Prince Phillip 'loved Canada,' visiting it more than any other Commonwealth country: Ann MacMillan
Prince Philip, the Duke of Edinburgh and husband of Queen Elizabeth, died Friday, at age 99. Matt Galloway talks to the CBC's senior London correspondent, Margaret Evans, and Ann MacMillan, who for years had a front row seat to the Royal family's lives as former CBC London bureau chief.
The Current for April 9, 2021
Today on The Current: Prince Phillip, Duke of Edinburgh, dead at 99; our national affairs panel on talk of a federal election; what's fuelling violence in Northern Ireland; and the popularity of the pink princess philodendron.
Why this Calgary woman paid $80 to grow a popular houseplant nearly from scratch
The pink princess philodendron has been all the rage on social media lately. But the sought-after houseplant costs more than most, with some selling for hundreds of dollars, depending on the size.
Much of Canada is fighting a COVID-19 third wave, but Nova Scotia is cautiously lifting restrictions
Halifax pub owner Joe McGuinness is loooking forward to welcoming patrons to his business this weekend, but Nova Scotia’s Chief Medical Officer of Health Dr. Robert Strang says risks remain as vaccine rollout continues.
Quebec's maple syrup producers find sweet relief from pandemic shutdown, box up sugar-shack experience to go
The pandemic shuttered Quebec's sugar shacks, causing devastating financial losses. But now owners have banded together to make a comeback with a new campaign that boxes up the sugaring off experience so customers can enjoy it at home.
Canada’s Road Ahead
Fort McMurray grapples with fallout of floods, economic uncertainty, and a pandemic
In Fort McMurray, Alta., last year’s devastating floods were compounded by the pandemic, and economic uncertainty. We talk to Jessica Rejman, who in the past year has dealt with flood damage, postponing her wedding, and facing the loss of her job in the energy sector; and Dan Edwards, who runs the Wood Buffalo Food Bank.
What does life look like post-pandemic? The Current asked Canadians across the country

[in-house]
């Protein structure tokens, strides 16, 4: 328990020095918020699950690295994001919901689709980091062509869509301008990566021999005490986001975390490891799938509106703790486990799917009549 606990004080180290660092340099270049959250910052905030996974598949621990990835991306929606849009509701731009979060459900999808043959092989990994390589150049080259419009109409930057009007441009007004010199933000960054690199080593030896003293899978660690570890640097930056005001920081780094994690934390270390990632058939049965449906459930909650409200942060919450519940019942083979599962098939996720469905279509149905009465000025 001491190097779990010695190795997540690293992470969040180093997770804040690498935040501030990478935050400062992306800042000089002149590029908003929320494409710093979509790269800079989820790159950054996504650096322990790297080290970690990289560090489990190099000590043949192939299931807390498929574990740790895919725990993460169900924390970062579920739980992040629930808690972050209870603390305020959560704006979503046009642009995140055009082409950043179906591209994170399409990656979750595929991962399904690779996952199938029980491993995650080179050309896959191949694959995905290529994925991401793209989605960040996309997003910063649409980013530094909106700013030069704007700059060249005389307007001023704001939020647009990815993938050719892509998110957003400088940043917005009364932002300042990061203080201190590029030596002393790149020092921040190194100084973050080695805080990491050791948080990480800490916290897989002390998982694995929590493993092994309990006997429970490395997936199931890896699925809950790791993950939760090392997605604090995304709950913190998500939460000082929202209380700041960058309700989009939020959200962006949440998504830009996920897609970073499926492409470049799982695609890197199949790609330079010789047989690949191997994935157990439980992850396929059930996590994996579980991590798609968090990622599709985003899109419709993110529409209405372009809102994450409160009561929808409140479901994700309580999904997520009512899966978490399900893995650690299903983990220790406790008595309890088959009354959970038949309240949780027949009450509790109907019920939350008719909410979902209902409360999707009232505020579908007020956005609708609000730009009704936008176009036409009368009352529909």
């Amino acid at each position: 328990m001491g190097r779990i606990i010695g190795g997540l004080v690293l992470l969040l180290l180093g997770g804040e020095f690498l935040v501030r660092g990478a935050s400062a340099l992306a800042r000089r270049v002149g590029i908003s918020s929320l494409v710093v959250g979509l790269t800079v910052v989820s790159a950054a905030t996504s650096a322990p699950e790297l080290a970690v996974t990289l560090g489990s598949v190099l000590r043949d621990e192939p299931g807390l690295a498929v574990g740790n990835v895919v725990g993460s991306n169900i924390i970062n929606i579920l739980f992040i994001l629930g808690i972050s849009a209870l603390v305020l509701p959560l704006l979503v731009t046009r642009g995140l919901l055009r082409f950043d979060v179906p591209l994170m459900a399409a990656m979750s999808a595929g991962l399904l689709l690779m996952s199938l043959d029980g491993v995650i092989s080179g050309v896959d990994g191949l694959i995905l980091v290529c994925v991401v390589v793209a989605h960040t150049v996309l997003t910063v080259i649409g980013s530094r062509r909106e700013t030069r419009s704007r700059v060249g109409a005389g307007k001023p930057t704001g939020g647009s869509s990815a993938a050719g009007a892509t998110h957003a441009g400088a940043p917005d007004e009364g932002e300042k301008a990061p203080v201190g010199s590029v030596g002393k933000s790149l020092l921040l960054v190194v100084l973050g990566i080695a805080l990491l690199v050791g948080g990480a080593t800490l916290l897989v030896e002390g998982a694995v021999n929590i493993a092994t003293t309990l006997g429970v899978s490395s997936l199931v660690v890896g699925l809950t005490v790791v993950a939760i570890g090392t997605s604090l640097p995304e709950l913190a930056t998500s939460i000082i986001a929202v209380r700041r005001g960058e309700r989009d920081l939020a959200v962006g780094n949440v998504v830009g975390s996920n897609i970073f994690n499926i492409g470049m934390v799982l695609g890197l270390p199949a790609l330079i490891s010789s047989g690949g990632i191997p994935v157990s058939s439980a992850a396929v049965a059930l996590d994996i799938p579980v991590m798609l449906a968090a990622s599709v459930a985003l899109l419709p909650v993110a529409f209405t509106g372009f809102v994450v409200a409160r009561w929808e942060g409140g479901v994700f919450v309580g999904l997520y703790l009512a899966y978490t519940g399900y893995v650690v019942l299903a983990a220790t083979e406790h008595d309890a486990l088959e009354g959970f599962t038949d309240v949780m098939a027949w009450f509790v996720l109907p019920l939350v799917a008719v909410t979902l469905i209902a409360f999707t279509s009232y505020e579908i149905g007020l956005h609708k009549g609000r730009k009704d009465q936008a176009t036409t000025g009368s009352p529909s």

Canada's Road Ahead takes us on a virtual road trip across the country, to speak with Canadians about how the pandemic has changed their lives, and what they see in their future.
Expecting a Shot: Pregnant people weigh question of whether or not to get a COVID-19 vaccine
Pregnant people weren’t included in initial COVID-19 vaccine trials, which raises a question for those expecting: should you get the vaccine when it’s offered, or wait until after birth? Shannon Higgins, who is five months along, expires that question in her documentary, Expecting a Shot.
The Current for April 8, 2021
Today on The Current: Canada’s Road Ahead: Pandemic adds to uncertainty in Fort McMurray; Pregnant people wondering whether to get COVID-19 vaccine; Atlantic Canada cautiously getting back to normal; Bruce Fogle on his decades as a vet
Hunter Biden opens up about addiction, sobriety and family tragedy
In his new memoir, Beautiful Things, Hunter Biden writes about tragedy, finding sobriety, and how his family has always been there for him.
The Current for April 7, 2021
Today on The Current: Hunter Biden explores tragedy and addiction in his memoir Beautiful Things; rethinking vaccine rollout to reach the people who need it most; what goes into decisions around school closures; and sugar shack meals-to-go initiative aims to stave off bankruptcy for struggling Quebec businesses.
Ontario high schools will teach sign language. Here are some basic signs you can learn right now
Courses in American Sign Language (ASL) and Langue des signes québécoise (LSQ) will be part of the Ontario curriculum in fall. Advocate Wanda Blackett thinks that will "open up a lot of doors" for the deaf community, maybe even when it comes to daily interactions, years from now.
The Current for April 6, 2021